[FoRK] Why Fukushima made me stop worrying and love nuclear power

Eugen Leitl eugen at leitl.org
Wed Mar 23 00:56:19 PDT 2011

On Tue, Mar 22, 2011 at 04:15:39PM -0700, Stephen Williams wrote:
> http://www.guardian.co.uk/commentisfree/2011/mar/21/pro-nuclear-japan-fukushima
> Why Fukushima made me stop worrying and love nuclear power
> Japan's disaster would weigh more heavily if there were less harmful alternatives. Atomic power is part of the mix

Meanwhile, in Germany...

last year photovoltaics has doubled to 2% of total, and is
delivering up to 17 GW peak (of about 85 GW total
peak), and is outperforming all nuclear plants.


and is resulting in such nice-to-have problems


Monbiot has always been nuke-friendly, so this is no

> George Monbiot
> guardian.co.uk, Monday 21 March 2011 19.43 GMT
> Daniel Pudles/Comment 21/03/2011 Illustration: Daniel Pudles
> You will not be surprised to hear that the events in Japan have changed 
> my view of nuclear power. You will be surprised to hear how they have 
> changed it. As a result of the disaster at Fukushima, I am no longer 
> nuclear-neutral. I now support the technology.
> A crappy old plant with inadequate safety features was hit by a monster 
> earthquake and a vast tsunami. The electricity supply failed, knocking 
> out the cooling system. The reactors began to explode and melt down. The 
> disaster exposed a familiar legacy of poor design and corner-cutting. 
> Yet, as far as we know, no one has yet received a lethal dose of 
> radiation.
> Some greens have wildly exaggerated the dangers of radioactive pollution. 
> For a clearer view, look at the graphic published by xkcd.com. It shows 
> that the average total dose from the Three Mile Island disaster for 
> someone living within 10 miles of the plant was one 625th of the maximum 
> yearly amount permitted for US radiation workers. This, in turn, is half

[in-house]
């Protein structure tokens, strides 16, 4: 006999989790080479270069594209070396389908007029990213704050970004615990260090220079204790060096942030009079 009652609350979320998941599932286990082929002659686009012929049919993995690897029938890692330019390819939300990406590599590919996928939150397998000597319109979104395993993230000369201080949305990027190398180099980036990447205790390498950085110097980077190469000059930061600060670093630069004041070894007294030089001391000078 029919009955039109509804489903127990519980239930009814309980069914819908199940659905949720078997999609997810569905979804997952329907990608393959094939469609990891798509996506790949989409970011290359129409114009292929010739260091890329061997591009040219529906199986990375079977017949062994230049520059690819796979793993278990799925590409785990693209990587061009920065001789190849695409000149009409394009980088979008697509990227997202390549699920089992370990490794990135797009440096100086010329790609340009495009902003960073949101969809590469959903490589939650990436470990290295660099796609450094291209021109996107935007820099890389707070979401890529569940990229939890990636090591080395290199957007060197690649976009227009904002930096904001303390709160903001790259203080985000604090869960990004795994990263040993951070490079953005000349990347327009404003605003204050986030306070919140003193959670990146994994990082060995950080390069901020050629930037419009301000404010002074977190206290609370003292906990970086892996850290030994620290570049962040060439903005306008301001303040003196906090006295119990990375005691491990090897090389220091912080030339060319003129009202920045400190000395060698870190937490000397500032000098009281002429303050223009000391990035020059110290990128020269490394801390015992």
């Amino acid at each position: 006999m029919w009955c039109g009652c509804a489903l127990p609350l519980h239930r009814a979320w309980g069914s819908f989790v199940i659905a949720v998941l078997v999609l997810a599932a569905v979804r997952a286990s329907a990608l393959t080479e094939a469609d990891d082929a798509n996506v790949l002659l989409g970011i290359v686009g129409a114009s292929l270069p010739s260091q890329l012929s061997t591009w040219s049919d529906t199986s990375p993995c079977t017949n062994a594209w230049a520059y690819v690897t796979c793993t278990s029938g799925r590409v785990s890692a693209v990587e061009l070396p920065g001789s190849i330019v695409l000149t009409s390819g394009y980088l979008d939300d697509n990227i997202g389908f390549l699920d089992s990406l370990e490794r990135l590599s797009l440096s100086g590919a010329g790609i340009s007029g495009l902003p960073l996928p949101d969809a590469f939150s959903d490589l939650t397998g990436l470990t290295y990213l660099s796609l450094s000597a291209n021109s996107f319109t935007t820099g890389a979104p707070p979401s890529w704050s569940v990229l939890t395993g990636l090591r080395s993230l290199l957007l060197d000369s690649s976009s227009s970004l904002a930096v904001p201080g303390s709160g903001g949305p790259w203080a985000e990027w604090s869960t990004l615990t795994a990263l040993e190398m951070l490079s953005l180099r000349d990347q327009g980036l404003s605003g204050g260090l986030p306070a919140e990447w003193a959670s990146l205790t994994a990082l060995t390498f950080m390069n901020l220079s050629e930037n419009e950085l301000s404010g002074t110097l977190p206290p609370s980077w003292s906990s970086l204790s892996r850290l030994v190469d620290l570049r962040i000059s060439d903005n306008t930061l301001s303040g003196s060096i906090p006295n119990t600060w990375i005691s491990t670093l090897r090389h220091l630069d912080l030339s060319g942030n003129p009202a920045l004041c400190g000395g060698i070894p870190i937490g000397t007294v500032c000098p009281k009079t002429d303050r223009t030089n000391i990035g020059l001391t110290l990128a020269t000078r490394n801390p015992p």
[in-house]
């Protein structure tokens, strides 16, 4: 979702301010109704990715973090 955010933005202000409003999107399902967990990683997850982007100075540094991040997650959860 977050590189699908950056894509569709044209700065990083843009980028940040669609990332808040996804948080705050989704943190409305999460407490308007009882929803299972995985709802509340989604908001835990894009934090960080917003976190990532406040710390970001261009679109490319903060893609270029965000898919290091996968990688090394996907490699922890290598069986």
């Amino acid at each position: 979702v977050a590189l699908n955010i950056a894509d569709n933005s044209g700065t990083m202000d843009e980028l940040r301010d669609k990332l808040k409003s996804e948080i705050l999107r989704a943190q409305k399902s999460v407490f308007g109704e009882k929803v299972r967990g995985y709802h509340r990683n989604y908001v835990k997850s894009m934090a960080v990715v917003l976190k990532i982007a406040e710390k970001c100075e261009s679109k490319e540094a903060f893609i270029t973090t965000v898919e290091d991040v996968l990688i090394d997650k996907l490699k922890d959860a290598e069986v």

> of the lowest one-year dose clearly linked to an increased cancer risk, 
> which, in its turn, is one 80th of an invariably fatal exposure. I'm not 
> proposing complacency here. I am proposing perspective.
> If other forms of energy production caused no damage, these impacts would 
> weigh more heavily. But energy is like medicine: if there are no 
> side-effects, the chances are that it doesn't work.
> Like most greens, I favour a major expansion of renewables. I can also 
> sympathise with the complaints of their opponents. It's not just the 
> onshore windfarms that bother people, but also the new grid connections 
> (pylons and power lines). As the proportion of renewable electricity on 
> the grid rises, more pumped storage will be needed to keep the lights on. 
> That means reservoirs on mountains: they aren't popular, either.
> The impacts and costs of renewables rise with the proportion of power 
> they supply, as the need for storage and redundancy increases. It may 
> well be the case (I have yet to see a comparative study) that up to a 
> certain grid penetration – 50% or 70%, perhaps? – renewables have smaller 
> carbon impacts than nuclear, while beyond that point, nuclear has smaller 
> impacts than renewables.
> Like others, I have called for renewable power to be used both to replace 
> the electricity produced by fossil fuel and to expand the total supply, 
> displacing the oil used for transport and the gas used for heating fuel. 
> Are we also to demand that it replaces current nuclear capacity? The more 
> work we expect renewables to do, the greater the impact on the landscape 
> will be, and the tougher the task of public persuasion.
> But expanding the grid to connect people and industry to rich, distant 
> sources of ambient energy is also rejected by most of the greens who 
> complained about the blog post I wrote last week in which I argued that 
> nuclear remains safer than coal. What they want, they tell me, is 
> something quite different: we should power down and produce our energy